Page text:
Have you noticed that at the airport, when a plane is preparing to board passengers, there’s usually a group of people who hover? You know what I mean — the travelers who pace back and forth by the airline desk, ready to jump into line as soon as their section is called for boarding. Maybe these passengers feel as if the act of standing in line is an improvement on sitting in the waiting area. Maybe they just want to get on the plane and get settled. Whatever the reason, there’s something about boarding the plane early that passengers seem to enjoy.
American Airlines has picked up on this early boarding obsession, and here’s the the latest travel-related rumor – American Airlines is testing a new boarding procedure which asks passengers to board the plane depending on whether or not they have carry-on luggage. The test is apparently happening in several airport locations, and on randomly selected flights.In this new beta boarding procedure, the elite travelers and business class passengers are asked to board first as usual. But immediately following these groups, passengers without carry-on luggage are asked to board, regardless of their seating zone on the plane. At least, that’s the way it happened for John DiScala, frequent business traveler and editor of travel website JohnnyJet.com.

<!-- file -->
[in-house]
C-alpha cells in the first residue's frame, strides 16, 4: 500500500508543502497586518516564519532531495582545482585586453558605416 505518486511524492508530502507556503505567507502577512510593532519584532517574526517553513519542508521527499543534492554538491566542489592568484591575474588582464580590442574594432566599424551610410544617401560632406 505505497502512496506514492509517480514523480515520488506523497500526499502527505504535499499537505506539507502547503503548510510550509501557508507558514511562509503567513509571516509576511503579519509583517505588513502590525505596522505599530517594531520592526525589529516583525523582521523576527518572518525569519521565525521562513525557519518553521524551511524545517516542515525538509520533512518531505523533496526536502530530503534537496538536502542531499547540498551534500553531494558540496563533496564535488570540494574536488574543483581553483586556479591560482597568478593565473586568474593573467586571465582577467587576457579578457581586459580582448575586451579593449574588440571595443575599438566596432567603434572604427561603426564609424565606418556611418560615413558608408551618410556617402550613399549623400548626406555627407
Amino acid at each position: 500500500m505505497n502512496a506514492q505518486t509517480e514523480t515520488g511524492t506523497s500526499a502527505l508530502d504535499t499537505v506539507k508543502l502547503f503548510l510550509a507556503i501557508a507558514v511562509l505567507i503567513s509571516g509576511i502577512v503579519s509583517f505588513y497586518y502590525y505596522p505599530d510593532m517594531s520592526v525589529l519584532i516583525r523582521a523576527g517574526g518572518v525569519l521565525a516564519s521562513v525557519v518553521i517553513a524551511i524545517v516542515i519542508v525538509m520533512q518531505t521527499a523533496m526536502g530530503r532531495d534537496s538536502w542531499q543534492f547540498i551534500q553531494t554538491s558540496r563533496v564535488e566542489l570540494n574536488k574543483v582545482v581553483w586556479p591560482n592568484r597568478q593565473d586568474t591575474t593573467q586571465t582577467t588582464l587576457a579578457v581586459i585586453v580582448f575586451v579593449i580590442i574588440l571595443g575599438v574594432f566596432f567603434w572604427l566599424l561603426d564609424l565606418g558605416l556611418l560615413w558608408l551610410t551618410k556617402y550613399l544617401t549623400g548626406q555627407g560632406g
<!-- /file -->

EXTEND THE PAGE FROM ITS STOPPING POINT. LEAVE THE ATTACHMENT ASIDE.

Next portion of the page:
This test of shortening boarding time is likely a method American Airlines is using to both save money AND to make money. The idea is, getting the low-maintenance passengers in their seats first can potentially shave a few minutes off boarding time.
And according to DiScala’s story in the LA Times, every minute saved on boarding can save an airline $30. That may not sound like a lot of money, but it can add up fast. Plus, passengers who truly love the early boarding policy might be incentivized by this new boarding procedure to check their bags upon arrival, even if it means paying an extra luggage fee.
Whatever the reasoning behind American Airlines testing this new boarding procedure, it seems like process improvements and efficiency are the primary goals. Only time will tell if a new boarding procedure like this one eventually is rolled out for the rest of us to experience.